In answer to your question – I guess it was a bit of both. I deliberately wanted to share a little more of his past with readers, particularly those who enjoyed the short stories. However, his backstory has always been there, it's just that it has been sitting on my hard drive for four years!

3. The Sound of Shiant takes the Scotland Yard man out of familiar territory to Scotland itself. Could you talk a little bit about what inspired you to write about Scotland? And were there any local myths and legends that you took as inspiration for the Blue Men?

Though I was born in Birmingham, my wife's family are from the Isle of Lewis and we've lived in the Outer Hebrides for the past two years. I love it up here, it's like nowhere else in Britain. There's a peculiar rugged beauty to it and whilst the winters can be particularly brutal, the stunning scenery more than makes up for it.

The idea of taking Forrester up to Scotland first came to me when we were preparing to move to Lewis. The notion of removing him from his familiar environment and putting him in a place where he was the foreigner appealed to me. By the time I started to write the novel we were living on the island and I was able to channel my experiences of being an “incomer” into Forrester's adventure. I was doing some research about the history of the island and stumbled across the legends of The Blue Men of the Minch, the island's own cryptozoological beasties. They're not mermaids or kelpies – they're something wholly unique to the Hebrides. As far as I can tell, they've never featured in a novel before and the opportunity to write Forrester versus sea-monsters was just too appealing.

4. The dialogue in the book is superb, and captures regional accents without confusing readers. What was your decision-making when it came to representing speech?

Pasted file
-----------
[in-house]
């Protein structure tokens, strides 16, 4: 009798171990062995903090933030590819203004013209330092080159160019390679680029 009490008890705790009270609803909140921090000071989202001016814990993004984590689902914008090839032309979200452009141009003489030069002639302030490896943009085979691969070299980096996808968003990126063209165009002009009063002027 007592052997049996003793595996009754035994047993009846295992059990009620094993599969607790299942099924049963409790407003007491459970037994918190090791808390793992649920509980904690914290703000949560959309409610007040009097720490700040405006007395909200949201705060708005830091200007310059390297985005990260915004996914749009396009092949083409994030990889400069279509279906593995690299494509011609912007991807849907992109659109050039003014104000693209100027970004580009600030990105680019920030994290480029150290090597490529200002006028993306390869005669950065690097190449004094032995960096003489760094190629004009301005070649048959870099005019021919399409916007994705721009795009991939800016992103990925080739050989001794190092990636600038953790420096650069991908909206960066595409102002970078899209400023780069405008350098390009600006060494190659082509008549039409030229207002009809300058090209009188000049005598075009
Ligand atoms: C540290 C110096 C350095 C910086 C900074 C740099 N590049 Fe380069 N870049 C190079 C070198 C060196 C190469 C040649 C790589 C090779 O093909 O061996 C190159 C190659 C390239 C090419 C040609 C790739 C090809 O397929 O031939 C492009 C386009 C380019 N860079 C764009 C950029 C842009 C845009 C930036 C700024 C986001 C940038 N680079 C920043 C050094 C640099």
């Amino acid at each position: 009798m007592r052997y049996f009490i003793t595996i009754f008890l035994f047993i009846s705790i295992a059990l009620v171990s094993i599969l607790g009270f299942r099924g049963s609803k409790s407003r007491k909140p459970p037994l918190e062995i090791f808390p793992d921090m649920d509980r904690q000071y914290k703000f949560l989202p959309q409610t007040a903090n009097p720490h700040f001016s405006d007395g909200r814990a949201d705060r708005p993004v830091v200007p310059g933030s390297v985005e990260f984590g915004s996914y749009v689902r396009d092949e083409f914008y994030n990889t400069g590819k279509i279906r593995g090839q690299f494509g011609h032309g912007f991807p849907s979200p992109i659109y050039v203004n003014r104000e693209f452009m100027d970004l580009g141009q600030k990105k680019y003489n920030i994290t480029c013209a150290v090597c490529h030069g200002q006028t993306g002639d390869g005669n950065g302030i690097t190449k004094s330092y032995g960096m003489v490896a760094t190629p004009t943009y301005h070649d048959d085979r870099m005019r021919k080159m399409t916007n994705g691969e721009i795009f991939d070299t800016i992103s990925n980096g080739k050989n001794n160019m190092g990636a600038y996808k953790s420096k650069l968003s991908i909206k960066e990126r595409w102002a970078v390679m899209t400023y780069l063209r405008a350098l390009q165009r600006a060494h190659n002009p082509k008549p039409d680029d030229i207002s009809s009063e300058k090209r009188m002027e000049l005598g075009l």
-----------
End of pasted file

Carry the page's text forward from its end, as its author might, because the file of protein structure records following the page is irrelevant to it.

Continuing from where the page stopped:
I've got a real thing for regional dialects. That first novel I keep mentioning was set in Thomas Hardy country and so I was able to use that hilarious West Country accent throughout. I love the Scottish accent but I found it a lot harder to put to paper. Being English, I didn't want to make an arse of the Scottish accent in case my neighbours burned me alive inside a giant wicker man.

I spent a lot of time reading Neil Munro's “Para Handy” stories and listening to how my work colleagues talk. The Lewis accent is different from a regular Scot's dialect too. It has a more sing-song quality to it – partly due to the Scandinavian Viking influence and partly due to the fact that Gaelic is still spoken on the island. Transcribing the genuine Lewis accent onto paper is virtually impossible so I settled for a more generic Scots accent but made a real effort to include as much of the local slang as possible in order to make up for it!

5. From London to the Wild West to the Hebrides; the Inspector is a well-travelled fellow. Where can we expect to see him pop up next?

Hmmm... That's a good question! Chronologically speaking, The Sound of Shiant takes place a few years before his move to America. The forthcoming ebook collection of short stories Strange Cases collects “The Casebook of Edmund Forrester” and “The Second Casebook of Edmund Forrester” as well as three brand new stories. One of the new stories details Forrester's journey across the Atlantic and pays tribute to Bram Stoker's Dracula.

I've got some ideas of where he can go from New York. As already mentioned, I love H. Rider Haggard so it might be fun to send him to Africa or South America and have him stumble across some lost civilisation.

The Sound of Shiant is available now. Read the review here.